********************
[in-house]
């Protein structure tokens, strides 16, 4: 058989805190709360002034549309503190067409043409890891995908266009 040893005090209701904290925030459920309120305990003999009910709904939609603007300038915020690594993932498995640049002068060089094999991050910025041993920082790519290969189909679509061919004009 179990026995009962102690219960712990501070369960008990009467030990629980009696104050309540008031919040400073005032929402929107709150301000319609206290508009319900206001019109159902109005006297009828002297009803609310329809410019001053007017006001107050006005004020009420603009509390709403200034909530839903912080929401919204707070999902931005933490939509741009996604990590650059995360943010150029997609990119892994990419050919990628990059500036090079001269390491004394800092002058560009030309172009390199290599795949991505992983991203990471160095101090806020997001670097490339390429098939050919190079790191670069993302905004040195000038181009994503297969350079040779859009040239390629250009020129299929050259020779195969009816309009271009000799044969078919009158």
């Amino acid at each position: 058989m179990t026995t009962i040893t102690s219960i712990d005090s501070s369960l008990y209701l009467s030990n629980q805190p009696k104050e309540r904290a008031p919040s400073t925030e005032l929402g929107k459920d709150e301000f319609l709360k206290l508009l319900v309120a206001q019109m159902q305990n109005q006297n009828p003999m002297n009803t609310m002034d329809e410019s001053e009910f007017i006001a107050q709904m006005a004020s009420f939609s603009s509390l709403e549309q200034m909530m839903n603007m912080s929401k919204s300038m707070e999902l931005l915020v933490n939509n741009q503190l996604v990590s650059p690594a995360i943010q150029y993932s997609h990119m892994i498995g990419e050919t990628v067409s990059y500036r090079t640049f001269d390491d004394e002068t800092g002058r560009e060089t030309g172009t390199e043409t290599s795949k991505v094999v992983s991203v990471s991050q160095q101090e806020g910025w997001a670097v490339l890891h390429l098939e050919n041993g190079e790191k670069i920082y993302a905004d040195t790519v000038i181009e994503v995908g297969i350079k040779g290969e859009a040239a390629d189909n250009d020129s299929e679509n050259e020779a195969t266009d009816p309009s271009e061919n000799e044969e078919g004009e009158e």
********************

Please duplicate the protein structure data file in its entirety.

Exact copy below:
[in-house]
């Protein structure tokens, strides 16, 4: 058989805190709360002034549309503190067409043409890891995908266009 040893005090209701904290925030459920309120305990003999009910709904939609603007300038915020690594993932498995640049002068060089094999991050910025041993920082790519290969189909679509061919004009 179990026995009962102690219960712990501070369960008990009467030990629980009696104050309540008031919040400073005032929402929107709150301000319609206290508009319900206001019109159902109005006297009828002297009803609310329809410019001053007017006001107050006005004020009420603009509390709403200034909530839903912080929401919204707070999902931005933490939509741009996604990590650059995360943010150029997609990119892994990419050919990628990059500036090079001269390491004394800092002058560009030309172009390199290599795949991505992983991203990471160095101090806020997001670097490339390429098939050919190079790191670069993302905004040195000038181009994503297969350079040779859009040239390629250009020129299929050259020779195969009816309009271009000799044969078919009158």
């Amino acid at each position: 058989m179990t026995t009962i040893t102690s219960i712990d005090s501070s369960l008990y209701l009467s030990n629980q805190p009696k104050e309540r904290a008031p919040s400073t925030e005032l929402g929107k459920d709150e301000f319609l709360k206290l508009l319900v309120a206001q019109m159902q305990n109005q006297n009828p003999m002297n009803t609310m002034d329809e410019s001053e009910f007017i006001a107050q709904m006005a004020s009420f939609s603009s509390l709403e549309q200034m909530m839903n603007m912080s929401k919204s300038m707070e999902l931005l915020v933490n939509n741009q503190l996604v990590s650059p690594a995360i943010q150029y993932s997609h990119m892994i498995g990419e050919t990628v067409s990059y500036r090079t640049f001269d390491d004394e002068t800092g002058r560009e060089t030309g172009t390199e043409t290599s795949k991505v094999v992983s991203v990471s991050q160095q101090e806020g910025w997001a670097v490339l890891h390429l098939e050919n041993g190079e790191k670069i920082y993302a905004d040195t790519v000038i181009e994503v995908g297969i350079k040779g290969e859009a040239a390629d189909n250009d020129s299929e679509n050259e020779a195969t266009d009816p309009s271009e061919n000799e044969e078919g004009e009158e």